14 June 2020

So that grace might increase


The lockdown goes on — I am counting the days in the bullet journal I started at the beginning of February and every day passes and it's now somewhere in the eighties I guess. Now though, it all feels normal and the little graces, like the opening of Cafe Nero today, feels like a small gift. There are placards up about how often everyone is washing their hands and how we can all feel safe. The economy has shrunk so much the numbers almost seem meaningless — what does any of that mean to anyone until you don't have a job or can't eat or can't get the things you need. I have a new computer that I got because I can't travel and the money in the budget needs to be spent. It's unequal like everything else. Someone, somewhere out there is dying, but the Pihlajas of Harborne, with all our other problems, have been untouched so far. 

I gained weight for the first two weeks of the lockdown, as I finished my marathon and stopped running and was just eating and eating further into a stress spiral. Then like that, I took a different tack and decided to instead drop weight, to make that my obsession and have been filling the bullet journal with charts and notes, to take all the mystery out of it, to analyse it so closely and carefully that when I am losing weight in the future — because I will be losing weight in the future — I will have a plan, it will be clearly laid out for me so that I don't waste my time wondering about how much I need to eat. I have been going for long walks. I've been drinking protein shakes. I've stopped being hungry. The Galaxy watch tells me how many kilocalories I've used and praising me in a way that I find more comforting than the other apps and devices I've used in the past. It understands me. It tells me it's not good to have too many restrictions. It says some weight loss plans are harder than others.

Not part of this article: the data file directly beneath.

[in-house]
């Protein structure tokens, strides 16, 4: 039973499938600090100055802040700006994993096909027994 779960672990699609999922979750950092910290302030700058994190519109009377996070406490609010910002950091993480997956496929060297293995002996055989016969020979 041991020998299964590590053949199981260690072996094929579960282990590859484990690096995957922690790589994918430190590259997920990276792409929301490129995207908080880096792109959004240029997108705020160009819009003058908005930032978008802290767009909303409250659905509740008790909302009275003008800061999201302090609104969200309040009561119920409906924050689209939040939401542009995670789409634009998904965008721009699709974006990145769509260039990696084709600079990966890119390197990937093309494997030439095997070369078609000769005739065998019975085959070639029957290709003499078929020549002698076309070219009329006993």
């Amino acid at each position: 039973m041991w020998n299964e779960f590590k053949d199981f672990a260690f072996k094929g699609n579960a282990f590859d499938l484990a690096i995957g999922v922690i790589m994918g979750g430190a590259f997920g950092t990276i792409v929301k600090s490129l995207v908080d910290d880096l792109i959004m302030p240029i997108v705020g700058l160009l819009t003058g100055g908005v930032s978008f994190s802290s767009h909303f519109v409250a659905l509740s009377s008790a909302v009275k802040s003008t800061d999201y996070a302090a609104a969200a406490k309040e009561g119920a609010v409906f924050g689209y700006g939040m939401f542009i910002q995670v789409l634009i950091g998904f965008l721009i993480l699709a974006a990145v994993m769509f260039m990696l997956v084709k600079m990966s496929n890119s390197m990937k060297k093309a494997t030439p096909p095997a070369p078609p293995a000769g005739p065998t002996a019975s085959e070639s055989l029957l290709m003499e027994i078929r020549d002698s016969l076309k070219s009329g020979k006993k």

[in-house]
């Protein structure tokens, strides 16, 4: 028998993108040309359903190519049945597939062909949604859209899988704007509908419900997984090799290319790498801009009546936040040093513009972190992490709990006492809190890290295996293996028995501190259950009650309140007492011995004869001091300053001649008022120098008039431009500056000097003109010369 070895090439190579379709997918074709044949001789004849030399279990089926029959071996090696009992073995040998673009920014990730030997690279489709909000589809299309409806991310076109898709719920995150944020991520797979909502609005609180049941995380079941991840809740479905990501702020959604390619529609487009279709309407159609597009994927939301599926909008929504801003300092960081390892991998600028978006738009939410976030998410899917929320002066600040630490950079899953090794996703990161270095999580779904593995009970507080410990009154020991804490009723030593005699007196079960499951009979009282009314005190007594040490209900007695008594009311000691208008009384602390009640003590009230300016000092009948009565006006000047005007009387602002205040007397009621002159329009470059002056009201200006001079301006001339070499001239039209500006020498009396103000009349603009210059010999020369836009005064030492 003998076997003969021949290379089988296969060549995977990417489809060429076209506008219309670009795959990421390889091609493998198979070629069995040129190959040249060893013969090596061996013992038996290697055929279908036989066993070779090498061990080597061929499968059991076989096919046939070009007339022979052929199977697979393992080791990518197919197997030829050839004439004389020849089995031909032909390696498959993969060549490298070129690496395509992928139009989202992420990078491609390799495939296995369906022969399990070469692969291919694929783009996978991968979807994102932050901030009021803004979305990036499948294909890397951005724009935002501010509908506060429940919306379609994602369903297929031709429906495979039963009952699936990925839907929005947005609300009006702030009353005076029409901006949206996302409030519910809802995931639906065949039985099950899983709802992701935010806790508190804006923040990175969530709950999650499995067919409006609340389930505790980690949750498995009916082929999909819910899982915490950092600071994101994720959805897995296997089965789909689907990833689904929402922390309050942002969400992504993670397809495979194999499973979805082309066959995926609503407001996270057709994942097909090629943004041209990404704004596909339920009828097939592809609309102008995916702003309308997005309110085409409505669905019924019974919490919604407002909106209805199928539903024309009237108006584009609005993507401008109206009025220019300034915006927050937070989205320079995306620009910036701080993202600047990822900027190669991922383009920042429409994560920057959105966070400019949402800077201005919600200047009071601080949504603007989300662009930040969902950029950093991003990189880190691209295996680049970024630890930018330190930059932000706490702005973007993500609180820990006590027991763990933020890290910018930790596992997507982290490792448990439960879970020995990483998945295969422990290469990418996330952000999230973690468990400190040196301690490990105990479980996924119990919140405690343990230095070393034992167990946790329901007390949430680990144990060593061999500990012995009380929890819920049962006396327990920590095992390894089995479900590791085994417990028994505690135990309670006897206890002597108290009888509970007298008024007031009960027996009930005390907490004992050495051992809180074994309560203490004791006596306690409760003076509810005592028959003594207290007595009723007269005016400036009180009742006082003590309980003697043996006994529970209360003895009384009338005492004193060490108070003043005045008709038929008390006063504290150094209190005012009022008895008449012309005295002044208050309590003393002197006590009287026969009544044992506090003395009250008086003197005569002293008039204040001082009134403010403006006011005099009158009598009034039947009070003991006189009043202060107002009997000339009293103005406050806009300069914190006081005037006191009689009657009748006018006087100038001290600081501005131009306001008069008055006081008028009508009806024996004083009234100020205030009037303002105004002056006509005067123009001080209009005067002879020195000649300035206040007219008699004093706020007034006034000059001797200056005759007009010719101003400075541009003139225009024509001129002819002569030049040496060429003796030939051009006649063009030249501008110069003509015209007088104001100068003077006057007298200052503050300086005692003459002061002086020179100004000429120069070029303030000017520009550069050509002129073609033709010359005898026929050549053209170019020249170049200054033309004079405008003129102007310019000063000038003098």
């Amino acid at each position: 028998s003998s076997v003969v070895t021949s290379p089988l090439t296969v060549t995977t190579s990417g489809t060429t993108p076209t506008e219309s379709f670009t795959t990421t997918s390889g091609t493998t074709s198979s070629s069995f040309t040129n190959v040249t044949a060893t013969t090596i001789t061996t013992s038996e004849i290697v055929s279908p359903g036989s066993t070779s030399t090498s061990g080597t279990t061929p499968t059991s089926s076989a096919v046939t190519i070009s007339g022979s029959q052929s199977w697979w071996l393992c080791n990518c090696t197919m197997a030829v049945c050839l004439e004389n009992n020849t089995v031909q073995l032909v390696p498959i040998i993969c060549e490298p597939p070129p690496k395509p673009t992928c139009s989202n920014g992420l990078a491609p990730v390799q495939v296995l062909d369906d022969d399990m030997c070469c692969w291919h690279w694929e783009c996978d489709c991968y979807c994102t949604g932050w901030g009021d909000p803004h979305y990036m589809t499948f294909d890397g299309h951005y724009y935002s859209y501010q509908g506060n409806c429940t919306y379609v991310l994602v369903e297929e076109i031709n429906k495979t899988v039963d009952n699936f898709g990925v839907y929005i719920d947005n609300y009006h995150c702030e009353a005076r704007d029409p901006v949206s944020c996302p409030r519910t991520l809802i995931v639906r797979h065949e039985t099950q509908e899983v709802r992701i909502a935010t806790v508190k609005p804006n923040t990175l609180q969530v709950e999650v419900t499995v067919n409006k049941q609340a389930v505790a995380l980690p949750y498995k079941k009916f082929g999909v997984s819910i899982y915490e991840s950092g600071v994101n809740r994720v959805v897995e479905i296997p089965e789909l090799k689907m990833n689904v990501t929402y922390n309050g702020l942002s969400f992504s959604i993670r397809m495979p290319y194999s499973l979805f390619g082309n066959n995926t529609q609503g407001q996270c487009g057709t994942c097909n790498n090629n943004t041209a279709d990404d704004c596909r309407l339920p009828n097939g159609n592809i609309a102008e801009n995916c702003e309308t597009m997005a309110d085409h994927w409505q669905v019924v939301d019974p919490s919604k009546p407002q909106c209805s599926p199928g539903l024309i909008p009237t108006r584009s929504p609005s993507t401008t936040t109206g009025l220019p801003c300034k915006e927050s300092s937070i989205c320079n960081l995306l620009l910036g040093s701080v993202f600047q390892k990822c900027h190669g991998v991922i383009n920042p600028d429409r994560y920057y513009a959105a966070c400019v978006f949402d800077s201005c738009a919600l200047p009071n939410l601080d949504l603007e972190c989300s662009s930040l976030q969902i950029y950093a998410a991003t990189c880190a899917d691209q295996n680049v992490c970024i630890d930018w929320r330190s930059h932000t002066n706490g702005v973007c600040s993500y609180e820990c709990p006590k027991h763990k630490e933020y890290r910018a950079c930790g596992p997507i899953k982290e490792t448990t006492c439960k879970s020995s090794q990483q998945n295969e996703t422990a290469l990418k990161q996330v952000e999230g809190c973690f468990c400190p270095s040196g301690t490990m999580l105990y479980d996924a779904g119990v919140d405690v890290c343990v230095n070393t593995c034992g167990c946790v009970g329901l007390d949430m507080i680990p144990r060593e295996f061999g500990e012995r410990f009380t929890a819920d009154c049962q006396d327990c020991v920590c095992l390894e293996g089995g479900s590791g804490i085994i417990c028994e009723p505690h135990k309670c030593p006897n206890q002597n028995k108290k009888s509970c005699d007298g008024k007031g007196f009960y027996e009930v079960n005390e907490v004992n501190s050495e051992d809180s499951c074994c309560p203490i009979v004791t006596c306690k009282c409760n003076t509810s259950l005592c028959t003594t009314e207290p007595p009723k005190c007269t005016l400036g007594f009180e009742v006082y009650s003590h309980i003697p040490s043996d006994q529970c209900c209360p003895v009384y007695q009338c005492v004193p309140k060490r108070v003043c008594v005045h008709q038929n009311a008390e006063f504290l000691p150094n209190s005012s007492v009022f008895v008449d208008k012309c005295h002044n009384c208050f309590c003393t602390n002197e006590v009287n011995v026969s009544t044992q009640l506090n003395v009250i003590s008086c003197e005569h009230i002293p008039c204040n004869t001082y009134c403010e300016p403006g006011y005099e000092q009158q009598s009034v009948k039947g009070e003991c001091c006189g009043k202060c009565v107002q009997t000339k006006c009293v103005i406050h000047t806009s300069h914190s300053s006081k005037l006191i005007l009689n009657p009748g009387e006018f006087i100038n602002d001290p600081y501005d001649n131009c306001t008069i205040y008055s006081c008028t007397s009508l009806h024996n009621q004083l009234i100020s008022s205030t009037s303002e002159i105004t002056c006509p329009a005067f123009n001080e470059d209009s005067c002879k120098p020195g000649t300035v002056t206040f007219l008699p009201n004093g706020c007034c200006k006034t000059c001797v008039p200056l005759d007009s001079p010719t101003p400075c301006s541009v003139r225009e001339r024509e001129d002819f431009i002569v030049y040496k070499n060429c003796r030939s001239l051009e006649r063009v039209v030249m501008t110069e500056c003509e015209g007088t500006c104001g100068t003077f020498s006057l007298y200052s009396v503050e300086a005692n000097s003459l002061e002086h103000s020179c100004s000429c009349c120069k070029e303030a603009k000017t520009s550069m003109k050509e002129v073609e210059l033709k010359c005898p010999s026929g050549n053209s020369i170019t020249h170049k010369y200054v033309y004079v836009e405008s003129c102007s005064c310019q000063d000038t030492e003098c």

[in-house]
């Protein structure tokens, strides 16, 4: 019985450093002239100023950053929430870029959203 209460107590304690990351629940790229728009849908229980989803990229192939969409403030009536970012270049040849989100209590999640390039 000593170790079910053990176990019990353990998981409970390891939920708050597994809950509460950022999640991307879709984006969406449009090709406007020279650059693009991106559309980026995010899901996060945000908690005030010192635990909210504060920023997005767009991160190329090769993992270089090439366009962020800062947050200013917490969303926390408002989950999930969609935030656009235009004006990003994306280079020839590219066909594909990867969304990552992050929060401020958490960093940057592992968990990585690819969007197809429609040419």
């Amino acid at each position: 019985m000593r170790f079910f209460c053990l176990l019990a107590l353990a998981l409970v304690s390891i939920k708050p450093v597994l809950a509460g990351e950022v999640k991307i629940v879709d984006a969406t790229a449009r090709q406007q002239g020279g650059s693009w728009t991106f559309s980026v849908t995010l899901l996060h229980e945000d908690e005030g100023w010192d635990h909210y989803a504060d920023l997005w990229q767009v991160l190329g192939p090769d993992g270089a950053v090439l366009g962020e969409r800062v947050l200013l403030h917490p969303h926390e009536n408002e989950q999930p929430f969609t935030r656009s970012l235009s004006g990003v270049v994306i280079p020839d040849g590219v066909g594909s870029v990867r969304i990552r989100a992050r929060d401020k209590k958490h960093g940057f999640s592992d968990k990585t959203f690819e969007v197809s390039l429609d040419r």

I've been trying to write about my dreams in my journal as well — I'd heard this was something that Bobby Byrd does, writes poetry in the morning based on his dreams. Mei has gone back to school, two days a week, and last night I dreamt she was young again, two or three and her body was covered in growths. I didn't know the name of the disease when I saw it in my dream, and googled all day trying to find it, find its description and a photo of it and finally did: Neurofibromatosis. Of course, Mei is fine, and the dream was just my own insecurities playing out from this active memory of when I was paralysed at the end of the PhD and we were moving and Mei had the most awful eczema and Yoko was washing her in the shower and Mei was crying and Yoko was saying in Japanese, We will not lose to this, again and again. I don't remember having any agency, I remember just listening and feeling a pit in my stomach — I was gaining weight then too, wasn't I. 

The other things, all the work, the books, the three books I'm writing or have written or have edited, the funding bid, the student meetings, have been filling the bullet journal as well and I have been dutifully ticking things off as they come up. At the end of the year, there is an imperceptible moment where the tide has turned and the requests and meetings start to thin out more and more until there are almost none and you have to begin thinking about next year and whatever it will be that you have to do next. What will the Pihlajas of Harborne do when there is some freedom. Now, with none, we do what we can, we go for long walks up towards Hagley Road, and stop to buy iced coffee, which we can buy, a small grace. I fall asleep on the sofa, watching TikTok videos, and shopping for things I don't need online. Before money stops having meaning, I should get a thing. Jeans or a new computer monitor. It is all ending, it's just a matter of how long we can hang on. 
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